Music arranger Angela Morley, who won Emmys for arranging two of Julie Andrews television specials has died at 84 in Scottsdale, Arizona. She's said to have passed away from complications of a fall and a subsequent heart attack.
The three-time Emmy winner, also received Oscar nominations for adaptaing the songs in the musicals "The Little Prince" and "The Slipper and the Rose"
This prolific woman also wrote her own official bio for her web site, which we reprint below. A very full life! Our thoughts and prayers go out to her partner Christine Parker, along with her son, grandchildren and great-grandchildren during this difficult time.
For more information, visit http://www.angelamorley.com/
I was born at Leeds, Yorkshire in 1924. My father was a watchmaker, and had a family shop that sold watches, clocks, jewellery and silver plate. My earliest musical memory was of sitting on the floor surrounded by records of the bands of Jack Payne and Henry Hall and playing them on our enormous wind up gramophone. My dad played the ukulele-banjo that he used to let me tune for him, using his pitch pipe, to either G-C-E-A or A-D-F#-B. My mother had a contralto voice and sang: There is a Lady Passing By and, her favorite, Big Lady Moon.
When I was eight years old, my dad bought a brand new Challen upright piano that had pride of place in our over-the-shop Sunday sitting room, and sent me to a lady a few streets away for piano lessons. Three months later, my dad became ill and very unexpectedly died at the early age of thirty-nine. My piano lessons were immediately stopped and never recommenced. They are the only piano lessons that I ever had. A year later, my mother, who had no head for business, sold the shop and we went off to live with her parents at Swinton near Rotherham, Yorks.
At age ten, I had a month-long love affair with the violin but my grandfather, a prankster who didn't like the violin, smeared butter on my bow and very effectively brought my career as a violinist to an end. At eleven, I started to play the accordion, had lessons and won a couple of competitions. A judge from the BBC advised my mother that there was no future in the accordion, and that I should learn a band or orchestral instrument, for instance the clarinet or saxophone. My mother bought me a clarinet at the local pawnbroker's for one pound ($4 at the time). It was built all in one piece; it was a simple system instrument that was ‘high pitch' and had a broken mouthpiece. I had lessons on it and started to play in the school orchestra. Several months later, a kind mother bought me an alto saxophone that said ‘Pennsylvania' across the bell. I started to play, unpaid of course, in the semi-pro band of Bert Clegg at the Empress Ballroom, Mexborough, Yorks.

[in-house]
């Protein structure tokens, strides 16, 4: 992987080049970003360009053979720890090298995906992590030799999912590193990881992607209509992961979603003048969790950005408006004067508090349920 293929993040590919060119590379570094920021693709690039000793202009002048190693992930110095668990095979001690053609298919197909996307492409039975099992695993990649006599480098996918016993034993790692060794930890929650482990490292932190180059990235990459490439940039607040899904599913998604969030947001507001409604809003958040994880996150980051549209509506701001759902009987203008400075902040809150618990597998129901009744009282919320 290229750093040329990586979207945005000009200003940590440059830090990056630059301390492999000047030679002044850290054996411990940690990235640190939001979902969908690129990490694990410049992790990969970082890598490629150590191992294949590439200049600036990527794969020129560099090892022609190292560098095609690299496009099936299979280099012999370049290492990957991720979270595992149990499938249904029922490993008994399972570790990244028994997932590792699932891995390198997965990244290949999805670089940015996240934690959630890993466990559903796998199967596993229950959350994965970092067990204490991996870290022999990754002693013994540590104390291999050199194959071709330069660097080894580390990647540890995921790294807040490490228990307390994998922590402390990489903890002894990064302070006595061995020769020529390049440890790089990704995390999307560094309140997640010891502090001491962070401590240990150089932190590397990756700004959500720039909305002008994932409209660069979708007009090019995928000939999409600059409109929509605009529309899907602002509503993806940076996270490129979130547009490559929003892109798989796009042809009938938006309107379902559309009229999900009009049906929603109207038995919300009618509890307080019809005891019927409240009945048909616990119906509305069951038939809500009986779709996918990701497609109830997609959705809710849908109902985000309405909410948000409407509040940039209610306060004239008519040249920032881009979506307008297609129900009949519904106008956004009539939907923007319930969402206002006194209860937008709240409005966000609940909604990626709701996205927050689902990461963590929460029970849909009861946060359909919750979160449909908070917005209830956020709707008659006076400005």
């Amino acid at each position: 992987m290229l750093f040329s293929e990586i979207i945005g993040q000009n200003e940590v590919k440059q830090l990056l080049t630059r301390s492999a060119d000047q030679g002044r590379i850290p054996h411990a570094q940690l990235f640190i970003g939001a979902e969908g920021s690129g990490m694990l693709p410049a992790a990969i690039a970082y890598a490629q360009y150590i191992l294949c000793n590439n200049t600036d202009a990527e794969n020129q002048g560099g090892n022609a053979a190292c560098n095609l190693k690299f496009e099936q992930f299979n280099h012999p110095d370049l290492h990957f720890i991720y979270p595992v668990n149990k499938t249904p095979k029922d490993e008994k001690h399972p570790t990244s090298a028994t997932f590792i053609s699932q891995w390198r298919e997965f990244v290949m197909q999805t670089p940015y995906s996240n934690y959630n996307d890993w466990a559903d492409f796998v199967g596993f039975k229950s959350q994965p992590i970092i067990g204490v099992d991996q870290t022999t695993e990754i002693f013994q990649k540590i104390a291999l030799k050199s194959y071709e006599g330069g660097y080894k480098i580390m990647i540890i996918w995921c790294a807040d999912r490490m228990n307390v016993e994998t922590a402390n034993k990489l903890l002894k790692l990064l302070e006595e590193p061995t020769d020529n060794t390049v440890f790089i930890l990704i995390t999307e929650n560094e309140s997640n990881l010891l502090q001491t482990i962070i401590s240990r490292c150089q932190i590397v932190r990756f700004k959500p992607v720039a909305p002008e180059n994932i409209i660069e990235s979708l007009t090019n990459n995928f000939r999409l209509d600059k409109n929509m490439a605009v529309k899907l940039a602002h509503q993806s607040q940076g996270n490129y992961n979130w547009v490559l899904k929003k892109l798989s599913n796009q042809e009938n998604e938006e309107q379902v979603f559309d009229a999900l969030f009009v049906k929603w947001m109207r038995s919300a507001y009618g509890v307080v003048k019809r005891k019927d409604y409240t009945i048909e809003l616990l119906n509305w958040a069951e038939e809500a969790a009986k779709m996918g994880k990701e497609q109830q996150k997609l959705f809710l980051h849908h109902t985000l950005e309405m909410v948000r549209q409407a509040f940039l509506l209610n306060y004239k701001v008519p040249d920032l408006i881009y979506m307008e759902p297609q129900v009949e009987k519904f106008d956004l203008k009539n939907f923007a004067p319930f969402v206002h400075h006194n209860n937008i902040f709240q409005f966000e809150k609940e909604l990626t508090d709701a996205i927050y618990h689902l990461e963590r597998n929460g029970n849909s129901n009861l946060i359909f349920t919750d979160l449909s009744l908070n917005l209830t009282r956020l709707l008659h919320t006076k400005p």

I left high school at fifteen and went on tour with Archie's Juvenile Band for ten shillings a week ($2 at the time). On joining the band, I was asked to name my favorite band. ‘Ambrose' I replied, whereupon they all laughed themselves silly and queried, ‘What, you've never heard of Benny Goodman and Tommy Dorsey'? I confessed that I hadn't, and my education was taken in hand that very moment as we all headed off to the nearest record shop. I started to take down arrangements from records about this time under the tutelage of the pianist, Eddie Taylor, who was an old hand at it.
World War II started and created a new dimension to my life that was anything but a hindrance. Suddenly, with all the bands starting to lose musicians to the ‘draft', a fifteen-year-old musician who could sight-read was eagerly sought by every bandleader in the UK. Before I was seventeen and a half, I'd gone from band to band in quick succession until, at seventeen and a half, I found myself playing lead alto with Oscar Rabin's Band. Still touring alas, but broadcasting and making records too. It was during my two years with this band that I graduated from taking down records to writing arrangements for pay.